Skip to main content
ARS Home » Northeast Area » Kearneysville, West Virginia » Appalachian Fruit Research Laboratory » Innovative Fruit Production, Improvement and Protection » Research » Publications at this Location » Publication #221161

Title: Silencing mechansim of C5 transgenic plums is stable under challenge inoculation with heterologous viruses

item Zagrai, Ioan
item Capote, Nieves
item Ravelonandro, Michel
item Cambra, Mariano
item Zagrai, Luminita
item Scorza, Ralph

Submitted to: Journal of Plant Pathology
Publication Type: Peer Reviewed Journal
Publication Acceptance Date: 11/15/2007
Publication Date: 12/29/2007
Citation: Zagrai, I., Capote, N., Ravelonandro, M., Cambra, M., Zagrai, L., Scorza, R. 2007. Silencing mechansim of C5 transgenic plums is stable under challenge inoculation with heterologous viruses. Journal of Plant Pathology. 90:41-46.

Interpretive Summary: RNA silencing is a natural plant protective mechanism against virus infections. It is also a mechanism that is induced in transgenic plants when the natural levels of RNA silencing are not effective enough to ward off virus invasion. One reason for the lack of effectiveness is that viruses have evolved mechanisms to shut down the plant's RNA silencing. We have developed a genetically engineered (GE) plum that has very high levels of RNA silencing against Plum pox virus (PPV), one of the most serious diseases of plum and other stone fruits. In order to determine if other viruses could shut down the silencing in this GE plum ('HoneySweet' or C5) and render it susceptible to PPV, we inoculated 'HoneySweet' with some common stone fruit viruses and also PPV to see if the other viruses would make 'HoneySweet' susceptible to PPV. In three years of greenhouse and field tests in two locations (Spain and Romania), the PPV resistance of 'HoneySweet' remained high and stable even in the presence of three other common stone fruit viruses.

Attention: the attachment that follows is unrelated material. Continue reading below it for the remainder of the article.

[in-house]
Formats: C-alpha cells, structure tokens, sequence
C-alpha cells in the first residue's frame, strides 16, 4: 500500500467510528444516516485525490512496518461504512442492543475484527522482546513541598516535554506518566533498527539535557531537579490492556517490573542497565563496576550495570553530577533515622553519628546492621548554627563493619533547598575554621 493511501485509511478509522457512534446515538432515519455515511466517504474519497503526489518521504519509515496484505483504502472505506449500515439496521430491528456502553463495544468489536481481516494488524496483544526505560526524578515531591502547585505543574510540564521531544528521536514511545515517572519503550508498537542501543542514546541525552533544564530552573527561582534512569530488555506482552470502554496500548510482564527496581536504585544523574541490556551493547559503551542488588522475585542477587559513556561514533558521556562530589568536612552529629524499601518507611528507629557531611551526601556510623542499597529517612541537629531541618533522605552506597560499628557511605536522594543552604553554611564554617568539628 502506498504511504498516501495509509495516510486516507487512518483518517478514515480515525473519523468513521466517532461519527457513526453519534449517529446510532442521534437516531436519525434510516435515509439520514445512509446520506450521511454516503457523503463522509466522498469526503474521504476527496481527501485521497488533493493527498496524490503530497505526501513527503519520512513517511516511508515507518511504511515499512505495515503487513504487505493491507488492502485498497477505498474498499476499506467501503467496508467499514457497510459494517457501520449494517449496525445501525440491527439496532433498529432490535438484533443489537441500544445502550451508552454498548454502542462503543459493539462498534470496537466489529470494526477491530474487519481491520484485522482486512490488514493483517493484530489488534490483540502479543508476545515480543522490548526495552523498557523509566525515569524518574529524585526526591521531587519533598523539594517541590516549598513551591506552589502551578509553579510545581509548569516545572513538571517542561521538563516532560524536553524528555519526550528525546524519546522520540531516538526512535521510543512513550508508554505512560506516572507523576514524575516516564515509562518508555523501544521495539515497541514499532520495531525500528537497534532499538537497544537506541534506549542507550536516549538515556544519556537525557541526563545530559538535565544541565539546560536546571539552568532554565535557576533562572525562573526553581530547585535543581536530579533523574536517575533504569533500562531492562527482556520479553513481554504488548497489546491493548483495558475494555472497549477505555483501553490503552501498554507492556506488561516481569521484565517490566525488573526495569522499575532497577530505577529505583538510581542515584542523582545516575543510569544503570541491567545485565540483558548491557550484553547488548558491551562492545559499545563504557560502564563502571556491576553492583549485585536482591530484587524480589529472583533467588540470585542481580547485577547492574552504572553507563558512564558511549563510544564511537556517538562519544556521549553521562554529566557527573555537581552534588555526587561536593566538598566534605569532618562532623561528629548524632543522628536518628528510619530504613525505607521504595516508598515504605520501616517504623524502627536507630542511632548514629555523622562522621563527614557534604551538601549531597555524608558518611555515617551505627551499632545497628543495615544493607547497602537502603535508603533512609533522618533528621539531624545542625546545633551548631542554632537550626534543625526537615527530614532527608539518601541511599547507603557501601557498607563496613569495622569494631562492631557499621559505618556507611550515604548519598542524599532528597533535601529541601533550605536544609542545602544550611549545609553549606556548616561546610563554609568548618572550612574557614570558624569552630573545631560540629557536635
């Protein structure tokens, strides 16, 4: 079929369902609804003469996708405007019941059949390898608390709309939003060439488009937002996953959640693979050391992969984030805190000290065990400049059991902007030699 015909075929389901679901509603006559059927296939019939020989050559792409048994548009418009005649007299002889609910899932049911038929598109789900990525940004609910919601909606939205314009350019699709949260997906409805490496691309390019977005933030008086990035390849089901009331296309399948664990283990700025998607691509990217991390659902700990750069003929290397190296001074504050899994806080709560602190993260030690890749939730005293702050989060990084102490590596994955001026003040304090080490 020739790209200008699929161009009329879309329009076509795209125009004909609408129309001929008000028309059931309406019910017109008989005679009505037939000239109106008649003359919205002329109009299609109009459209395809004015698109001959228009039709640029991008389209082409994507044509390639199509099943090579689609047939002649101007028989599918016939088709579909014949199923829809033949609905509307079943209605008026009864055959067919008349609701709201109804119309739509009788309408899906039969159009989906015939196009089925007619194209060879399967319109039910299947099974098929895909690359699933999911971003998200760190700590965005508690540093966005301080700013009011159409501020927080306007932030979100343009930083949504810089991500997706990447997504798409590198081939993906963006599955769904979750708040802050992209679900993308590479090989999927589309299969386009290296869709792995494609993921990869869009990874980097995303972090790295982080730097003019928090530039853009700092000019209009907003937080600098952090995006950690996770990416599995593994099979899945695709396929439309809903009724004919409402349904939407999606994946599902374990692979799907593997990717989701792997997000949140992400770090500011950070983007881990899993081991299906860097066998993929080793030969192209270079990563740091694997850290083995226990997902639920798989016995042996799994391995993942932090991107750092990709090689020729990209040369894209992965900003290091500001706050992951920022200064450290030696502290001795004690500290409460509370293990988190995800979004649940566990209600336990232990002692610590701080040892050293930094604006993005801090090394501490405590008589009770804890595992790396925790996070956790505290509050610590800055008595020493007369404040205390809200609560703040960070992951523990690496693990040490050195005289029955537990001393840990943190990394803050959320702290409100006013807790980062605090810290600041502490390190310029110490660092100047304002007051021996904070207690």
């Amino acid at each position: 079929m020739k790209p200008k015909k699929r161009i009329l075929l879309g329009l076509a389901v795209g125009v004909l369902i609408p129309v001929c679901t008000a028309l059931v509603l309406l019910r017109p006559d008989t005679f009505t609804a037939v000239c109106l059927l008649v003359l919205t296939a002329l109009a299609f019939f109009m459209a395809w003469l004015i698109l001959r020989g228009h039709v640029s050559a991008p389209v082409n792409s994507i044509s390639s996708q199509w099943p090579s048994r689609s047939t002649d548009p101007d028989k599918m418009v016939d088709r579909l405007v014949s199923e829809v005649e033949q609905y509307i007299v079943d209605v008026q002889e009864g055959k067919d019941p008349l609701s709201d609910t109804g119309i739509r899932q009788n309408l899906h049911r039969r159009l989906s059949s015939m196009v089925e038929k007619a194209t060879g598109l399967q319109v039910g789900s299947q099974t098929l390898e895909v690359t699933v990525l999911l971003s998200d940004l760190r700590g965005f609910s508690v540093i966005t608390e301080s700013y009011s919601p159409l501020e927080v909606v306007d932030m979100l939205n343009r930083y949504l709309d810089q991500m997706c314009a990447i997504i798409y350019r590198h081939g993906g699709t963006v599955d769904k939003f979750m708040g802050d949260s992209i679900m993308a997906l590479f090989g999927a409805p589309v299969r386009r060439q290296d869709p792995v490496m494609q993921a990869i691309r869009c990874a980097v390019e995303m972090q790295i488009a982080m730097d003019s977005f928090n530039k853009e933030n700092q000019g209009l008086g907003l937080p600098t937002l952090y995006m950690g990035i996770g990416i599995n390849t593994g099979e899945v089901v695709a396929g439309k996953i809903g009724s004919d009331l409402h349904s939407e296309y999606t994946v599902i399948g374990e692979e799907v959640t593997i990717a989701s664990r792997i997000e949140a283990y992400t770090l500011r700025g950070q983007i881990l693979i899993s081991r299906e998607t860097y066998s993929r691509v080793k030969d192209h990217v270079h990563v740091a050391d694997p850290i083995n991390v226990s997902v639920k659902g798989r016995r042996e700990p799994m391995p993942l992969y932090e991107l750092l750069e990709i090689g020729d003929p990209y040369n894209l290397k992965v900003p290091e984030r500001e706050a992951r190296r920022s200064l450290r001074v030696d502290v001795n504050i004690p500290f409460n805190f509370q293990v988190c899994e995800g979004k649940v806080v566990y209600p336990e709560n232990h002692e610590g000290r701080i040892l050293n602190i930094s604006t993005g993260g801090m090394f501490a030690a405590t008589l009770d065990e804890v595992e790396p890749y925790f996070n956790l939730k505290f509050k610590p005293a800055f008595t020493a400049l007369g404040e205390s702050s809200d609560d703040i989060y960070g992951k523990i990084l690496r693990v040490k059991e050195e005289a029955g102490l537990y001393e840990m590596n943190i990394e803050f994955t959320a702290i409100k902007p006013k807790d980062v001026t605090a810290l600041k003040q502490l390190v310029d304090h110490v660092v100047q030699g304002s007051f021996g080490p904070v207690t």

Technical Abstract: Transgenic C5 'HoneySweet' is a clone of Prunus domestica L. transformed with the Plum pox virus coat protein gene (PPV-CP). This transgenic plum displays post-transcriptional gene silencing (PTGS) which makes it highly resistant to PPV infection. To test the effect of heterologous viruses on the efficacy and stability of PTGS against PPV, transgenic C5 trees were graft-inoculated with different combinations of Prunus necrotic ringspot virus (PNRSV), Apple chlorotic leaf spot (ACLSV), Prune dwarf virus (PDV) and PPV-D strain. The potential for suppression of the silencing mechanism mediated by these viruses was evaluated. Challenge experiments were performed in Romanian and Spanish experimental fields comprising two different environments, continental and Mediterranean, respectively. Tests were also preformed in a greenhouse. Virus infections were evaluated by visual monitoring of symptom development and by serological and molecular diagnosis. Across all trials, the engineered resistance to PPV in C5 transgenic plums was stable and was not suppressed by the presence of the assayed heterologous viruses over a three-year experimental period.